1. There are loads to choose from

Seriously, loads. When you're first dipping your toe into the world of reusables it can be dizzying. Luckily there are now lots of nappy libraries dotted around the country so you can try different types. I didn't know of any when Girl Child was born but Bingley Nappy Library has since opened up for West Yorkshire people and I got some great advice from there when I was struggling to make cloth work with Toddler. I'd really recommend looking up your local nappy library if you're considering switching to cloth.

The great thing about the variety of options is that there is something for everyone. Babies come in different shapes and sizes (I should know, I make them big) so not all nappies will fit every baby, but you're bound to find some that'll work. And you can use different nappies for different needs: I use a combination of Bumgenius Freetimes for a smaller fit but shorter periods, some very old-school Totsbots cotton nappies with a wrap for longer stints and used to use Totsbots Bamboozles as a night nappy (more on the 'used to' in a bit). I also have a few others if I fancy a change! Here's a picture of most of my stash on a rare day when Toddler hadn't pulled them all down off the shelves:

You can see I use washable liners and wipes too (bottom shelf) - this is in part due to the sensitivity of both my children's skin but also it's just easier to chuck the lot in the wash!

2. It saves you money

Yes, the initial outlay might make you gulp. But then you're pretty much set up for the next two years - more if you use the nappies again with another child. Think about how much you'd spend on disposables in that time! Depending on what type of nappies you buy, you could easily save over £1000 by using cloth. And the variety of options means you can go for what your budget can manage - you can even get traditional terries for a couple of pounds a pop, which are surprisingly versatile if you're good at folding! (I'm not, as I discovered.)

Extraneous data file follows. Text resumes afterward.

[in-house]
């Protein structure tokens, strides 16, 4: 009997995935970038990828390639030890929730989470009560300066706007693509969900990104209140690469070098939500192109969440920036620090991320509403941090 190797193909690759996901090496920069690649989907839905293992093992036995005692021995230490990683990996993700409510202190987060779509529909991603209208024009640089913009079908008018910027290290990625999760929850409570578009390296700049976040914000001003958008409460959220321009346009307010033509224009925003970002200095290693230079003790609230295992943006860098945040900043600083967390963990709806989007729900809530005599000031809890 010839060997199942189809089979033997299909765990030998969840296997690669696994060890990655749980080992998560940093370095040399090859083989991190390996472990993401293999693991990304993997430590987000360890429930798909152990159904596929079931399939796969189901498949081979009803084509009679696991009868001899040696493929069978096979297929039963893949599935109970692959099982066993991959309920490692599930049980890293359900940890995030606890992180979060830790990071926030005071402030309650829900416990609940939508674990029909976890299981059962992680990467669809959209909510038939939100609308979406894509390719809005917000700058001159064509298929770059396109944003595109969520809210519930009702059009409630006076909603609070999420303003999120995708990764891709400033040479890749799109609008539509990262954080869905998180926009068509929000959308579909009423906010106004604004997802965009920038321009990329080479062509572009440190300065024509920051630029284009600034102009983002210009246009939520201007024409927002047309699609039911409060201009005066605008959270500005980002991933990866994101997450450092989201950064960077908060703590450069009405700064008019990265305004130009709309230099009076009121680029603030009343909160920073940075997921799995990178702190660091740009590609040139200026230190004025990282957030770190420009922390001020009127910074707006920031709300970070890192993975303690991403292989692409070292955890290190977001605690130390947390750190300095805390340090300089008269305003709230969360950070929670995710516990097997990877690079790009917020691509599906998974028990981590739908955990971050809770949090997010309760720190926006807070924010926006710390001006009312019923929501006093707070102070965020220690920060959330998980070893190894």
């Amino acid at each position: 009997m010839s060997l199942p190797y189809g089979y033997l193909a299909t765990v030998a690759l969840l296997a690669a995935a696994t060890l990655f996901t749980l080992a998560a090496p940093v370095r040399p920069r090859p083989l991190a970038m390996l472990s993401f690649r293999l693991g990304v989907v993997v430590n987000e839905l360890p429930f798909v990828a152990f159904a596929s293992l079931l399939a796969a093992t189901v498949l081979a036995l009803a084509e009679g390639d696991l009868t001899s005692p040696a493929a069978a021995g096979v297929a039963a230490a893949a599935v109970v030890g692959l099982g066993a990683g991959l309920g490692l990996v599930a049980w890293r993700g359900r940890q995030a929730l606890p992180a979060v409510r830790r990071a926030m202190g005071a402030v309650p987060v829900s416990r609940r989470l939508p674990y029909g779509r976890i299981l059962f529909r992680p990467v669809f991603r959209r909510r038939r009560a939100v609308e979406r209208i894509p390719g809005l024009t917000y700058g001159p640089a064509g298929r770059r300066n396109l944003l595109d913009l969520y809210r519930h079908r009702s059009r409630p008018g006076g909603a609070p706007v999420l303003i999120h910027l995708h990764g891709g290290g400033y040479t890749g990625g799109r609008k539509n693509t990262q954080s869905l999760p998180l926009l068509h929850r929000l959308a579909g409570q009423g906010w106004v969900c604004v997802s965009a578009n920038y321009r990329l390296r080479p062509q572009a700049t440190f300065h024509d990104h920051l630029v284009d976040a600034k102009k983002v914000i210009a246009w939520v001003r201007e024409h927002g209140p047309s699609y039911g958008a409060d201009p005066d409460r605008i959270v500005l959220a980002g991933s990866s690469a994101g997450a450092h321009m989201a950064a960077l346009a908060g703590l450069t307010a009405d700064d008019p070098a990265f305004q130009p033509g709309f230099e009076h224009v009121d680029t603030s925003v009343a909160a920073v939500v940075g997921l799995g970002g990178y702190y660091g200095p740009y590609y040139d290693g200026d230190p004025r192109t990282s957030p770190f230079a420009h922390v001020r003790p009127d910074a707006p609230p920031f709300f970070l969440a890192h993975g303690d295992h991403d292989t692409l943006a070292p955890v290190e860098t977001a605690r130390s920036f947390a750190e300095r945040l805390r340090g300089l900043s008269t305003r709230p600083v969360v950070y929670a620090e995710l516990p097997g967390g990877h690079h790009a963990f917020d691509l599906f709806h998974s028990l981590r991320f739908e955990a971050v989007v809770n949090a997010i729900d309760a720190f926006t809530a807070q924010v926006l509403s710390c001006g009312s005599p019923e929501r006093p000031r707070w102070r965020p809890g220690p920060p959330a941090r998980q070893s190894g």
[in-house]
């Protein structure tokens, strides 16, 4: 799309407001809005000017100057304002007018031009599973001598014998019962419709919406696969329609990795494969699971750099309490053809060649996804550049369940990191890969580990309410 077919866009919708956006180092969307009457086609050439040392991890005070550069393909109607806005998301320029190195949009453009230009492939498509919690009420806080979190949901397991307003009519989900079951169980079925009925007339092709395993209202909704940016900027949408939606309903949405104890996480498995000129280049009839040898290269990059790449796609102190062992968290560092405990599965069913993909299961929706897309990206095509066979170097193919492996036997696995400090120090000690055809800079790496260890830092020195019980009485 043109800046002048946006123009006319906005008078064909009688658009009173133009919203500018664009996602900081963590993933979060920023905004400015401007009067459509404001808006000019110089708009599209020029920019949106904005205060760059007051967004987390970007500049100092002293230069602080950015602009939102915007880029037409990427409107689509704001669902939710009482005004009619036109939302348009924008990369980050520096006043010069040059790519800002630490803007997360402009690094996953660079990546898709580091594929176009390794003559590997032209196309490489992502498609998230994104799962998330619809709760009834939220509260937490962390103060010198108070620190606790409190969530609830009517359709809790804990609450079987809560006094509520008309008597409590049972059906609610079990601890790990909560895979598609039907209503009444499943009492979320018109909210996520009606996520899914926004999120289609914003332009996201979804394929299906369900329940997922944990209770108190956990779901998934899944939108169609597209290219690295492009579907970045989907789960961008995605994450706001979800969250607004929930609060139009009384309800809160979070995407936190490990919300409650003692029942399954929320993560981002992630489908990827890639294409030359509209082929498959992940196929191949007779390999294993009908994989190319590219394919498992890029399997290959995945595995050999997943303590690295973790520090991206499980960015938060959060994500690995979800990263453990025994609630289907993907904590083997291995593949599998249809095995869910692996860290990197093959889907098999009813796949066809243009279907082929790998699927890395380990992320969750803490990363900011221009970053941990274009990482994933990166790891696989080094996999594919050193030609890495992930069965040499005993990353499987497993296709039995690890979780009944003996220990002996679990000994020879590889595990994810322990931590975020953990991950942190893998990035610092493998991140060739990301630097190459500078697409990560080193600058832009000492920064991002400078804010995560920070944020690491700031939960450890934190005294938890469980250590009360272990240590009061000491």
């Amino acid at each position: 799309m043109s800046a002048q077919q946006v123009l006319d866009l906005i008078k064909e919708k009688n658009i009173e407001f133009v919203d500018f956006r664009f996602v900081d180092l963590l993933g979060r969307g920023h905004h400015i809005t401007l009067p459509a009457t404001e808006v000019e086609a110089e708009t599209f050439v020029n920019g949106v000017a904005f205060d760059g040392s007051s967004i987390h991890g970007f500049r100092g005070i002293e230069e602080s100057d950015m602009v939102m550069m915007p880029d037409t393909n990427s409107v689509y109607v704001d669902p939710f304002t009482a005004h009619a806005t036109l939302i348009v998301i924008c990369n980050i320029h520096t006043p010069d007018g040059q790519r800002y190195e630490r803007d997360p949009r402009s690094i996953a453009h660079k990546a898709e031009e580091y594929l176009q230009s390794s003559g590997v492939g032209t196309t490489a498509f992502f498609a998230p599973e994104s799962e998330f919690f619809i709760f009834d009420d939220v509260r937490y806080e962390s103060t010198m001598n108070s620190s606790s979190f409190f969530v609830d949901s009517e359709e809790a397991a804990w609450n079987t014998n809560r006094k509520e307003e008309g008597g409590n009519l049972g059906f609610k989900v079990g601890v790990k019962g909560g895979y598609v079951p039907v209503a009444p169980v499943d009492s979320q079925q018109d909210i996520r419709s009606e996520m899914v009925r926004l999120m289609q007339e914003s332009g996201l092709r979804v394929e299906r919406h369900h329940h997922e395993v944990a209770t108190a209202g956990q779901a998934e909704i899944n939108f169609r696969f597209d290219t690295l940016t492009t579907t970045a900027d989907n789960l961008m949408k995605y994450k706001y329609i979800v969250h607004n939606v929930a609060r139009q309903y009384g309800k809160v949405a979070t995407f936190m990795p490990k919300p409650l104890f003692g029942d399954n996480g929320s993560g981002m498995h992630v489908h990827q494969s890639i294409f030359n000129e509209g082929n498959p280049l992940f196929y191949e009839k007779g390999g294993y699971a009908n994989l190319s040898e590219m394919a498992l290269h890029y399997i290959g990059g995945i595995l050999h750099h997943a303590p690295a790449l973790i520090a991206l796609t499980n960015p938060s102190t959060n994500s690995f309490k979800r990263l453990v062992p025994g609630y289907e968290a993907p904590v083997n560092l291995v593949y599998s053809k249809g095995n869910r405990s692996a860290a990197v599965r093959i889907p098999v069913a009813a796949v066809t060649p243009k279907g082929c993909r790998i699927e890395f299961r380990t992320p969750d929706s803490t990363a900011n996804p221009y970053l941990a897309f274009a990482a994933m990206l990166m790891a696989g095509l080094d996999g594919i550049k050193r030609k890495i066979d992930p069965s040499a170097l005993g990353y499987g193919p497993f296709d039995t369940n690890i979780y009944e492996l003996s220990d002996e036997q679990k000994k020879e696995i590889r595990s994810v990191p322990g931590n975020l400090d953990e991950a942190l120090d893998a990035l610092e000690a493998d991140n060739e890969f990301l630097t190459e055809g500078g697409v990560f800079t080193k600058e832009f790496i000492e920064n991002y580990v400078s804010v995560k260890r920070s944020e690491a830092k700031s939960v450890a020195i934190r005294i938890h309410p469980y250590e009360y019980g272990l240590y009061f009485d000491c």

3. They look cute

Forgive me for this, but here's where I admit to being a tiny bit of a nappy snob - I just don't like how disposables look. It's not a big factor for me, but I do think cloth nappies are tons cuter. I mean just look at the wrap on this one!


If you've got money to spare you can really go nuts on the cute patterned nappies as there are loads to choose from. I never did but I do have a few exceedingly cute nappies and wraps that I'm rather attached to!!

4. It's not all or nothing

Remember I said I used to use Bamboozles as a night nappy? Well I don't now. They were great for Girl Child when she was little, but Toddler is the very definition of a heavy wetter. Even with three boosters his Bamboozle was still leaking by the wee small hours (no pun intended). So we've switched to disposables at night.

And that's the great thing about cloth - you don't have to use them all the time. Just using one cloth nappy a day could save you 365 disposables over the course of the year. I also use disposables if we're going out just because they take up less space in the change bag and are a bit easier to change on those scary changing tables. 

And even if you do manage 100% cloth (hats off to you) you can use disposable liners and wipes, or use washable ones. It's up to you. You can decide how brave you feel. But you might just find that actually it's not as hard or scary as you thought so then you can do a bit more. And if it all goes wrong, you can sell on your cloth stash - there's a huge market for second-hand nappies.

5. You can't run out of them

I'm chronically disorganised. If I had to remember to get enough disposables in then Toddler would spend an awful lot of time bare-bottomed while I waited for my husband to pick up some more on his way home. But with cloth you can't run out. Well, you can if you forget a wash, but even then, just bung them in and if they're OK to tumble you can have some ready in a few hours. And actually once you're in a washing routine it's fairly easy to keep on top of them.